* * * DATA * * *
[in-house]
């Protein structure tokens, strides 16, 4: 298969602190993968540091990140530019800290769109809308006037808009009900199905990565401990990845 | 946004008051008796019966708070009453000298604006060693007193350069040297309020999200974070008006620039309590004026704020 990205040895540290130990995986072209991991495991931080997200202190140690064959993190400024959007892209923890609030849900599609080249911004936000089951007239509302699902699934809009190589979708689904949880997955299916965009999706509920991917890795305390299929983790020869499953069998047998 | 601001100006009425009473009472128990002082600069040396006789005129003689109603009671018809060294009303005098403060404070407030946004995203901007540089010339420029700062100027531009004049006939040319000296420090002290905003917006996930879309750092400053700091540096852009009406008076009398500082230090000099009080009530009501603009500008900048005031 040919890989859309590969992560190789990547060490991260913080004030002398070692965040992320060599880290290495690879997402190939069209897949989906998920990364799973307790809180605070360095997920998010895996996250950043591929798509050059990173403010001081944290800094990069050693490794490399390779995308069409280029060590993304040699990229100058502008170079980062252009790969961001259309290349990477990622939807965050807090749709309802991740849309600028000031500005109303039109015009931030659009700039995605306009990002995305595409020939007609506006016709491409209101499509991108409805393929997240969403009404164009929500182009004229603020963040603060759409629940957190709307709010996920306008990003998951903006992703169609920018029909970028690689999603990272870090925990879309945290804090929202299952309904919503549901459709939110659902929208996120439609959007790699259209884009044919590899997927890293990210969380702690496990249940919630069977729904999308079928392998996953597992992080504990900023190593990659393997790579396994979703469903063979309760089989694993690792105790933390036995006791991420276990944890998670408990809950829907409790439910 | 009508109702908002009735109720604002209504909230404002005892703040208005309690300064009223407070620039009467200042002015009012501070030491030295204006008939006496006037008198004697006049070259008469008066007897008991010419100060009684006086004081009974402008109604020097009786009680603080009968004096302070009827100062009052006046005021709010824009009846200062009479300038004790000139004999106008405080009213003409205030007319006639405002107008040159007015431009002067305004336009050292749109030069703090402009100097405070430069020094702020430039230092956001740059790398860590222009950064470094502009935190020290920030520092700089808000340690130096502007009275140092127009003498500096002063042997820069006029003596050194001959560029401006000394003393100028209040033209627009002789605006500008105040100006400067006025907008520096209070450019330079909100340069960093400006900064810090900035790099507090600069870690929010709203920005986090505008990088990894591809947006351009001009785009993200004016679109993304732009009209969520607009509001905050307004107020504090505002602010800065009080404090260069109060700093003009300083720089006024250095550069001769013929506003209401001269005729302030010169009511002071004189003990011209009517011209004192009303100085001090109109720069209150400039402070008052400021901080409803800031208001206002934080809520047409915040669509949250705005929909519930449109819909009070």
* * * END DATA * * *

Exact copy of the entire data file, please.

[in-house]
């Protein structure tokens, strides 16, 4: 298969602190993968540091990140530019800290769109809308006037808009009900199905990565401990990845 | 946004008051008796019966708070009453000298604006060693007193350069040297309020999200974070008006620039309590004026704020 990205040895540290130990995986072209991991495991931080997200202190140690064959993190400024959007892209923890609030849900599609080249911004936000089951007239509302699902699934809009190589979708689904949880997955299916965009999706509920991917890795305390299929983790020869499953069998047998 | 601001100006009425009473009472128990002082600069040396006789005129003689109603009671018809060294009303005098403060404070407030946004995203901007540089010339420029700062100027531009004049006939040319000296420090002290905003917006996930879309750092400053700091540096852009009406008076009398500082230090000099009080009530009501603009500008900048005031 040919890989859309590969992560190789990547060490991260913080004030002398070692965040992320060599880290290495690879997402190939069209897949989906998920990364799973307790809180605070360095997920998010895996996250950043591929798509050059990173403010001081944290800094990069050693490794490399390779995308069409280029060590993304040699990229100058502008170079980062252009790969961001259309290349990477990622939807965050807090749709309802991740849309600028000031500005109303039109015009931030659009700039995605306009990002995305595409020939007609506006016709491409209101499509991108409805393929997240969403009404164009929500182009004229603020963040603060759409629940957190709307709010996920306008990003998951903006992703169609920018029909970028690689999603990272870090925990879309945290804090929202299952309904919503549901459709939110659902929208996120439609959007790699259209884009044919590899997927890293990210969380702690496990249940919630069977729904999308079928392998996953597992992080504990900023190593990659393997790579396994979703469903063979309760089989694993690792105790933390036995006791991420276990944890998670408990809950829907409790439910 | 009508109702908002009735109720604002209504909230404002005892703040208005309690300064009223407070620039009467200042002015009012501070030491030295204006008939006496006037008198004697006049070259008469008066007897008991010419100060009684006086004081009974402008109604020097009786009680603080009968004096302070009827100062009052006046005021709010824009009846200062009479300038004790000139004999106008405080009213003409205030007319006639405002107008040159007015431009002067305004336009050292749109030069703090402009100097405070430069020094702020430039230092956001740059790398860590222009950064470094502009935190020290920030520092700089808000340690130096502007009275140092127009003498500096002063042997820069006029003596050194001959560029401006000394003393100028209040033209627009002789605006500008105040100006400067006025907008520096209070450019330079909100340069960093400006900064810090900035790099507090600069870690929010709203920005986090505008990088990894591809947006351009001009785009993200004016679109993304732009009209969520607009509001905050307004107020504090505002602010800065009080404090260069109060700093003009300083720089006024250095550069001769013929506003209401001269005729302030010169009511002071004189003990011209009517011209004192009303100085001090109109720069209150400039402070008052400021901080409803800031208001206002934080809520047409915040669509949250705005929909519930449109819909009070």